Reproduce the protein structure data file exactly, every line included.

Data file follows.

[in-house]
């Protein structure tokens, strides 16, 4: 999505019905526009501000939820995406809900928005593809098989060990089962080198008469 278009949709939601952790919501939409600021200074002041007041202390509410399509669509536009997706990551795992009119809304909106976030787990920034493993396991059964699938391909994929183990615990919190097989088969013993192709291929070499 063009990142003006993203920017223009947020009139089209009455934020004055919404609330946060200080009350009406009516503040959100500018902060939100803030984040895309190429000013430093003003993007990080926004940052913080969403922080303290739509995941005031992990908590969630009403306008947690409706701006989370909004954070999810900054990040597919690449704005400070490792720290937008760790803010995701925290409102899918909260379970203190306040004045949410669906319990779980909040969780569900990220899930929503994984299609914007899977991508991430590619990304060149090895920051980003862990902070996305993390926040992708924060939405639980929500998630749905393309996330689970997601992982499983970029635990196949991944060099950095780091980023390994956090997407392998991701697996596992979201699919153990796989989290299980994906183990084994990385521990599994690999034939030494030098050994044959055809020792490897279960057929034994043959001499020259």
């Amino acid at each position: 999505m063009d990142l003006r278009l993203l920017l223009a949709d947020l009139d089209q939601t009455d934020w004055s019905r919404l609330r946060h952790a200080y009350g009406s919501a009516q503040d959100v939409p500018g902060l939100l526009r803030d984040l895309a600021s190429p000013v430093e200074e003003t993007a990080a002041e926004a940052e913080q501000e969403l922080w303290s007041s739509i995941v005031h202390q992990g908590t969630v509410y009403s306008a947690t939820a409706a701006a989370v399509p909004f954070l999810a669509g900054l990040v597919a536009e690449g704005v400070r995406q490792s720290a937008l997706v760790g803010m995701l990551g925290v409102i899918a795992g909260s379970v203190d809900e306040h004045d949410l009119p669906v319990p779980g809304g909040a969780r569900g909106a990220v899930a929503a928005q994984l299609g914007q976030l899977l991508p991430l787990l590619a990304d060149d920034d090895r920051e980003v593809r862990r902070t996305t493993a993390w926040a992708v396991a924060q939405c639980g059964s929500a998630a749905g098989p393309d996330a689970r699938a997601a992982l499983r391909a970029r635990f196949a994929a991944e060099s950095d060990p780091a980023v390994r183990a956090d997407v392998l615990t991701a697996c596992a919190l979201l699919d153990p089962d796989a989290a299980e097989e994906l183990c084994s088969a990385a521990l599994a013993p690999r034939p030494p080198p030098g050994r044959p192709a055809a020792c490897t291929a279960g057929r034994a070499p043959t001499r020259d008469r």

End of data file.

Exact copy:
[in-house]
């Protein structure tokens, strides 16, 4: 999505019905526009501000939820995406809900928005593809098989060990089962080198008469 278009949709939601952790919501939409600021200074002041007041202390509410399509669509536009997706990551795992009119809304909106976030787990920034493993396991059964699938391909994929183990615990919190097989088969013993192709291929070499 063009990142003006993203920017223009947020009139089209009455934020004055919404609330946060200080009350009406009516503040959100500018902060939100803030984040895309190429000013430093003003993007990080926004940052913080969403922080303290739509995941005031992990908590969630009403306008947690409706701006989370909004954070999810900054990040597919690449704005400070490792720290937008760790803010995701925290409102899918909260379970203190306040004045949410669906319990779980909040969780569900990220899930929503994984299609914007899977991508991430590619990304060149090895920051980003862990902070996305993390926040992708924060939405639980929500998630749905393309996330689970997601992982499983970029635990196949991944060099950095780091980023390994956090997407392998991701697996596992979201699919153990796989989290299980994906183990084994990385521990599994690999034939030494030098050994044959055809020792490897279960057929034994043959001499020259």
């Amino acid at each position: 999505m063009d990142l003006r278009l993203l920017l223009a949709d947020l009139d089209q939601t009455d934020w004055s019905r919404l609330r946060h952790a200080y009350g009406s919501a009516q503040d959100v939409p500018g902060l939100l526009r803030d984040l895309a600021s190429p000013v430093e200074e003003t993007a990080a002041e926004a940052e913080q501000e969403l922080w303290s007041s739509i995941v005031h202390q992990g908590t969630v509410y009403s306008a947690t939820a409706a701006a989370v399509p909004f954070l999810a669509g900054l990040v597919a536009e690449g704005v400070r995406q490792s720290a937008l997706v760790g803010m995701l990551g925290v409102i899918a795992g909260s379970v203190d809900e306040h004045d949410l009119p669906v319990p779980g809304g909040a969780r569900g909106a990220v899930a929503a928005q994984l299609g914007q976030l899977l991508p991430l787990l590619a990304d060149d920034d090895r920051e980003v593809r862990r902070t996305t493993a993390w926040a992708v396991a924060q939405c639980g059964s929500a998630a749905g098989p393309d996330a689970r699938a997601a992982l499983r391909a970029r635990f196949a994929a991944e060099s950095d060990p780091a980023v390994r183990a956090d997407v392998l615990t991701a697996c596992a919190l979201l699919d153990p089962d796989a989290a299980e097989e994906l183990c084994s088969a990385a521990l599994a013993p690999r034939p030494p080198p030098g050994r044959p192709a055809a020792c490897t291929a279960g057929r034994a070499p043959t001499r020259d008469r």